Non-Compliance with TSA Regulations May Slow Air Freight

More far-reaching air cargo security rules become effective in October. Are you and your air forwarder ready? Do you deal with an IAC? Does it have an IACSSP? What about an IACSC? Do its employees have an STA? Perhaps more importantly, are you a KS?

What in the world does all this mean? Is it more government gobbledygook?

For anyone who ships anything by air these terms will soon become important. Yes, it is more government gobbledygook. These terms and others are all part of the comprehensive Air Cargo Security Rules issued by the Transportation Security Administration (TSA) on May 26, 2006. These rules, mandated by the Aviation Transportation Security Act, apply to the transportation of cargo by air. They replace the existing standards and are more comprehensive and far reaching than the standards existing before. These new regulations become effective on October 23, 2006, although some compliance dates do not kick in until later.

The volume of freight moving by air is growing. Some estimate that 50,000 tons of freight or more are transported each day by air. Often, air freight cargo is of greater value than cargo moving by other modes.

Some shippers are heavy users of air freight; others use it occasionally or infrequently, but practically every shipper at some point dispatches cargo by air. Consequently, the impact of these rules is broad.

Most shippers use air forwarders (legally termed "indirect air carriers" or IACs) to arrange for their air transportation shipments. Under the new regulations every IAC will be required to establish a "known shipper program." Each shipper will want to make sure the IAC that it deals with recognizes the shipper as a known shipper (KS).

The principal reason is because of the nature of the air cargo industry. Cargo can be shipped by air either in the belly of a passenger aircraft or on an all cargo aircraft (known as "air freighters"). If the shipper is not a known shipper then its cargo can only be placed in an air freighter, it cannot go into the belly of a passenger aircraft. This greatly reduces operational flexibility.

TSA intends to expand the known shipper program by consolidating approximately 4,000 lists of known shippers into a central computer database that TSA will manage. TSA will require each IAC to submit certain information pertaining to each known shipper the IAC serves. TSA can then let an IAC or aircraft operator know if a particular entity is a known shipper.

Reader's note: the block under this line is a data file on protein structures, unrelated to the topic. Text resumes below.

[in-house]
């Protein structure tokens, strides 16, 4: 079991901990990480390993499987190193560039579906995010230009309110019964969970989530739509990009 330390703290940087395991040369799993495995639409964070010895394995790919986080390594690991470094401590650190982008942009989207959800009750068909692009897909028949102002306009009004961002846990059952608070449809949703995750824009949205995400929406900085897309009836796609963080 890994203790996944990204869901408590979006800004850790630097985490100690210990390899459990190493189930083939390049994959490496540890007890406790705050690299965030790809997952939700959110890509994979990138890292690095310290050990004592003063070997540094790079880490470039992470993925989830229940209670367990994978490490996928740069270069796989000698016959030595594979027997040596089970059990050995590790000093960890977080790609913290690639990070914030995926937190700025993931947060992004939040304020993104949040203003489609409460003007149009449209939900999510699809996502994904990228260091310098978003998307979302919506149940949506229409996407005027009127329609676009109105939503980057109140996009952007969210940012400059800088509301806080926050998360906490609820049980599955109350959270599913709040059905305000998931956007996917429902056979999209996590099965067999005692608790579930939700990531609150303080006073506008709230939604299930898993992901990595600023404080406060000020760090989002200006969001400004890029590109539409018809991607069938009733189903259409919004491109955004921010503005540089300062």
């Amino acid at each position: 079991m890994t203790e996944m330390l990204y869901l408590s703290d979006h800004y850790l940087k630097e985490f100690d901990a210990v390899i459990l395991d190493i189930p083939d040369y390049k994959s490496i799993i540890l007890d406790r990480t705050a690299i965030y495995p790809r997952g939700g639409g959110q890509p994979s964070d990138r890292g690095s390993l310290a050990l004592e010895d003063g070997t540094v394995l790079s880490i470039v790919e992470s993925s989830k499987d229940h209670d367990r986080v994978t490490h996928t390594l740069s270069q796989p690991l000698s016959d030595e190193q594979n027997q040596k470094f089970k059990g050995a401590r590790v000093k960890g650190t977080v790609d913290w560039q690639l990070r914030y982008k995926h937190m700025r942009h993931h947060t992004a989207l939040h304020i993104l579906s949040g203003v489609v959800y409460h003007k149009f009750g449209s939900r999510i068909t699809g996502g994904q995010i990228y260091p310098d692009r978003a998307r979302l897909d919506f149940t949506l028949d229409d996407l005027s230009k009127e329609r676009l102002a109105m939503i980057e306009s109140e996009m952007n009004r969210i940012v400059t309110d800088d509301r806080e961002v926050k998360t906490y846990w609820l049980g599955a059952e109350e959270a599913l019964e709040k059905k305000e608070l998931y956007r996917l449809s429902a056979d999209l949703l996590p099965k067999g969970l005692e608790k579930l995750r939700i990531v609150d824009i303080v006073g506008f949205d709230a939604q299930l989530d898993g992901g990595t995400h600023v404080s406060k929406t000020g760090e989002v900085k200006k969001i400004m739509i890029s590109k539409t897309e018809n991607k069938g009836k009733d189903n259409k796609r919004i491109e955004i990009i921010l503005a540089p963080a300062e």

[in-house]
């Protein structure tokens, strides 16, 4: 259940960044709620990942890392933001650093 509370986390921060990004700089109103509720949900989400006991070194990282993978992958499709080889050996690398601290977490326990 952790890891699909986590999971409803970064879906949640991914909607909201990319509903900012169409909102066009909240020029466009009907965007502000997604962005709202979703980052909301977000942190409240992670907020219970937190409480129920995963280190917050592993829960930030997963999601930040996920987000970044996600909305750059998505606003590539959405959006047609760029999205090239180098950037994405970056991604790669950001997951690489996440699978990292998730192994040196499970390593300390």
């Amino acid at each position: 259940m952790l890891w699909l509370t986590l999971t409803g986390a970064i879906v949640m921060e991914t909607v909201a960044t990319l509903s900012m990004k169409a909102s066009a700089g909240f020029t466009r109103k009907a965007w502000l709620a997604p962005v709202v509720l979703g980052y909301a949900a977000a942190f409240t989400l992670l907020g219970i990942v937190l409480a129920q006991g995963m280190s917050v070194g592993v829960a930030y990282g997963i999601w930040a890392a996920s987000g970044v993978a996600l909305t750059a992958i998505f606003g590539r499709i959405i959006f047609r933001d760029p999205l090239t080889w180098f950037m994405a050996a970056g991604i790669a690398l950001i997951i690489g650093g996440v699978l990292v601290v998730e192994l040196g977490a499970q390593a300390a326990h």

One problem for shippers in trying to qualify as a known shipper is that TSA has stated that the standards it will use for designating known shippers will not be publicly disclosed because TSA considers it "sensitive security information." It is the IAC or the aircraft operators who will obtain the information needed about the shipper, make an assessment and report it to TSA.

Each IAC will be required to have a designated IAC Security Coordinator (IACSC). This will be the primary contact for security related activities of the IAC and the person at the IAC with whom TSA will deal. The IAC will have to have alternate IACSCs because the coordinator or his or her alternates will have to be available 24/7. TSA will be issuing various security directives and information circulars to the IACSCs.

The new regulations further provide that each IAC will have to have a Security Threat Assessment (STA) for the IACs principals meaning owners, officers, directors and others. In addition, an STA will be needed for all employees and agents of the IAC that will have unescorted access to cargo. Basically, the IAC will have to make sure that whoever physically handles cargo has gone through the STA process.

An STA will essentially consist of a search by TSA of various domestic and international databases for the individual to see if any potential terrorist threats may exist. This means that the IAC will have to gather information concerning these individuals and submit it to TSA. Under the new regulations an IAC may not operate without a TSA approved security program. Essentially, this will be a program that covers the cargo from the time an IAC first receives it until it leaves the IACs control. TSA will issue each IAC an Indirect Air Carrier Standard Security Program (IACSSP) designed for that IAC. These IACSSPs are considered by TSA to be sensitive security information and they will not be made public. Presumably this means that shippers utilizing a particular IAC will not be aware of the IACs IACSSP.

The new air cargo security rules cover a host of activities including requirements for airports and air carriers in addition to IACs. It is a layered approached to security meaning that each segment will be implementing security procedures and checking to see if those with whom it deals are doing the same. Shippers may want to verify that the IACs they use have a TSA-approved Indirect Air Carrier Standard Security Program, a designated IAC Security Coordinator (name, telephone number and email address) and that the IACs employees who need a Security Threat Assessment have been through the process of obtaining one. If not, the shipper's cargo may not move because air carriers could refuse it or it could be held up for extensive inspections.

James Calderwood is a partner with the law firm of Zuckert, Scoutt & Rasenberger, L.L.P., in Washington, D.C., where he concentrates on transportation matters. He can be reached at [email protected]. This column is designed to provide information of general interest. It cannot substitute for in-depth legal analysis of particular problems. Readers are urged to seek counsel concerning individual situations.

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